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A Fine Aged Mission: Impossible

This past weekend, like a large swath of the world, I saw the latest Mission: Impossible movie, Fallo
First Draught
A Fine Aged Mission: Impossible
By M.G. Siegler • Issue #133 • View online
This past weekend, like a large swath of the world, I saw the latest Mission: Impossible movie, Fallout. And it was good. Really good, even. Probably the best of the bunch, which is rather remarkable for a sixth film in a franchise. A few things stuck out to me.
First, the buzz before the release was insanely good. But we’ve seen this before (spoiler: people who go to early screenings tend to like them). So I was worried my expectations would be way too high here. They were not. My only complaint is that the movie was far too long (a typical complaint for me these days – maybe I’m just getting old – but this was loooong). I worried about halfway through that it was going downhill, but then it revved back up and seemed to pick up momentum through the end. Remarkable, really. Many movies – most, even – do well for one act or maybe two, but then completely fail to land the third. This movie nailed the third.
Second, in a similar vein, but at a macro-level, Mission: Impossible is somehow pulling off the truly impossible task of getting better with age. I first noted this three years ago, but now it’s official. There are really only two other franchises I can think of that have done something similar: the Fast & Furious films, and Rocky. But Rocky is more nuanced because the first movie is still by far the best, and while Creed was very good, it is sort of a tangential movie/reboot – the Rocky franchise is 42 years old! We’ll see how Creed II fares. Fast & Furious started out decent, then got bad, then got good around film five. M:I started out good, then got bad, then started to get good again, and crescendo’d up to this sixth film. Again, remarkable.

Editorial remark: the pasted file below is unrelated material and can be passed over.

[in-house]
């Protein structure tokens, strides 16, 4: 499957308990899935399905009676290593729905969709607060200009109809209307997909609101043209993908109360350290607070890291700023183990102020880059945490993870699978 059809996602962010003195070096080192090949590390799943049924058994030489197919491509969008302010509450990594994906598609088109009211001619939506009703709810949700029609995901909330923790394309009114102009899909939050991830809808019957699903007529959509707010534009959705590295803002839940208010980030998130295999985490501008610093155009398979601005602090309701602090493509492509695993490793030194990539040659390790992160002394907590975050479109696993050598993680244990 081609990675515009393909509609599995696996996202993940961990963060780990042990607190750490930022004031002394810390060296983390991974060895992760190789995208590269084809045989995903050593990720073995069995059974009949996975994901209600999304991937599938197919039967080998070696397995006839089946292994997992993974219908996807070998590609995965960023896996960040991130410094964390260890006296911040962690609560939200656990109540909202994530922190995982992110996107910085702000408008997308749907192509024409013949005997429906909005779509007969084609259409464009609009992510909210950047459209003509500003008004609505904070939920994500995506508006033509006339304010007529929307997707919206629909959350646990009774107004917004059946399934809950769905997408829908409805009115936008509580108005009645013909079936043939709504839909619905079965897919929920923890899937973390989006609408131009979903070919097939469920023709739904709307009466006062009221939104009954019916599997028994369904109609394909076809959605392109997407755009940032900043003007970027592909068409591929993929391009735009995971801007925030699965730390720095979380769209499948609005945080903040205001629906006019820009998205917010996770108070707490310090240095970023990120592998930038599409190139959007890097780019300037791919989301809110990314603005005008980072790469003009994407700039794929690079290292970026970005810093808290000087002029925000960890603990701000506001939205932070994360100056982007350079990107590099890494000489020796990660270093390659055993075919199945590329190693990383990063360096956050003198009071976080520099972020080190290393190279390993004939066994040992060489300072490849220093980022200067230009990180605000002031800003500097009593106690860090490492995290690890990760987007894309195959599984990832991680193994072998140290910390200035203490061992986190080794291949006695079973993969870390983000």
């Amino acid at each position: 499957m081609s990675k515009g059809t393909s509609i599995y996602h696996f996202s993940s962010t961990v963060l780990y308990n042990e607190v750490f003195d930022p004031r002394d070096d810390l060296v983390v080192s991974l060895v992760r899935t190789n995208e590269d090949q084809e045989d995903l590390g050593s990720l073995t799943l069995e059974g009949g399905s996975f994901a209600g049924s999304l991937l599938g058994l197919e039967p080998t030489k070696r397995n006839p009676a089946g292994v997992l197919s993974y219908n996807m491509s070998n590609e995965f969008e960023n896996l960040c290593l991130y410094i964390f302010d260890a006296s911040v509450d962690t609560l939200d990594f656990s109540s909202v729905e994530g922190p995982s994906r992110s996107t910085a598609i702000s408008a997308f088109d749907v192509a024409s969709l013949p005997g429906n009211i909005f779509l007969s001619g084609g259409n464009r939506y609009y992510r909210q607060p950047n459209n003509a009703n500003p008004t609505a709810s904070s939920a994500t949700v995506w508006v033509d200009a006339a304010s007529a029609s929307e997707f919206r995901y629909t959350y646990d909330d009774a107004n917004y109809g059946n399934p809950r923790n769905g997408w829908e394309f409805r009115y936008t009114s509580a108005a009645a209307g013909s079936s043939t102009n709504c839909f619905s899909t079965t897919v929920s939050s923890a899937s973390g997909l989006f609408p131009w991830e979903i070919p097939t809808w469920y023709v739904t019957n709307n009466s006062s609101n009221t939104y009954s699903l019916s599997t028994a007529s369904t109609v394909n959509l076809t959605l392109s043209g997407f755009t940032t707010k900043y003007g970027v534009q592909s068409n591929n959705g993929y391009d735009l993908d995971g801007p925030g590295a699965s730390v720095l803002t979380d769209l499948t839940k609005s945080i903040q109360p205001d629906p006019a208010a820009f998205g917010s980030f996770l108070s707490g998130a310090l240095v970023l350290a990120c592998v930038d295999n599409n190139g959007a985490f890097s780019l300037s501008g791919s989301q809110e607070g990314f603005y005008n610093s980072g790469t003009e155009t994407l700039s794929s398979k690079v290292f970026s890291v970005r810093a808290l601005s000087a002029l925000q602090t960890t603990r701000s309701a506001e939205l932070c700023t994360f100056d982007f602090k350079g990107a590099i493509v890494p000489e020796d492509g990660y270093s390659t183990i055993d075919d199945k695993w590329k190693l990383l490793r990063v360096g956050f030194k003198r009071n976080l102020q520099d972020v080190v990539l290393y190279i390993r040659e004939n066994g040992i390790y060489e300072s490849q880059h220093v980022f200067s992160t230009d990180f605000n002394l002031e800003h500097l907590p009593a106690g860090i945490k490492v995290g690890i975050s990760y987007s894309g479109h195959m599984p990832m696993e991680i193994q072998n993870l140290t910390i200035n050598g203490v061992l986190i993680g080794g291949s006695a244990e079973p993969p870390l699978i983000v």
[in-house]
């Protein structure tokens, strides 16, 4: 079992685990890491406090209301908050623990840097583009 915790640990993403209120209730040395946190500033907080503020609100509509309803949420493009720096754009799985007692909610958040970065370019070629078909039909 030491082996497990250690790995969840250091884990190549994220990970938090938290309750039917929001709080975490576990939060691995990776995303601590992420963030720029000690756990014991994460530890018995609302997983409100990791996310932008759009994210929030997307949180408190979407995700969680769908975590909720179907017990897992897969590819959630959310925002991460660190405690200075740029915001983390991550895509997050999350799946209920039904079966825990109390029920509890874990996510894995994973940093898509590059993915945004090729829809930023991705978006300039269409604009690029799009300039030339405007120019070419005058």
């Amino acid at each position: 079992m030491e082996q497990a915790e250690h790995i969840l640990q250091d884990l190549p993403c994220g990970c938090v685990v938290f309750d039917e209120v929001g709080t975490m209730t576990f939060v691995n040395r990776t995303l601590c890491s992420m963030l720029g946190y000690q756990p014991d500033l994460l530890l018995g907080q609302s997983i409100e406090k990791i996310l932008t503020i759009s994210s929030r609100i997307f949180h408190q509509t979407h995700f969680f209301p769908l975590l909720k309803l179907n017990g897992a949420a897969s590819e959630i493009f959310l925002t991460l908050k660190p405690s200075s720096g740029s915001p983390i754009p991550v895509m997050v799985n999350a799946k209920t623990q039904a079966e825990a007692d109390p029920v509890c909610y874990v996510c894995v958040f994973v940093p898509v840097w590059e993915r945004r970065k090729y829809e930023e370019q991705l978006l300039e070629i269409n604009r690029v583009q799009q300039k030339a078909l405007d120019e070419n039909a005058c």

Third, as Jason Hirschhorn noted on Twitter: “Bond has its work cut out for it.” I was thinking the same thing while watching Fallout. It’s out-Bonding Bond – by which I mean the new James Bond films, of course. A franchise older than Rocky! My instinct on this is not for Bond to try to out-do the M:I films – I’m honestly not sure they could – but instead to go back to its roots: focus on the style and intrigue, not the explosions. You could argue that Bond moved away from this after the Sean Connery films, but certainly they did since the Roger Moore ones. And while we’re now firmly in the age of the big blockbuster, I would try to think antithetically and go decidedly retro. We’ll see what Danny Boyle comes up with
Drinking: a Barrel Brothers Naughty Hops IPA, neither shaken nor stirred. 🍻

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M.G. Siegler

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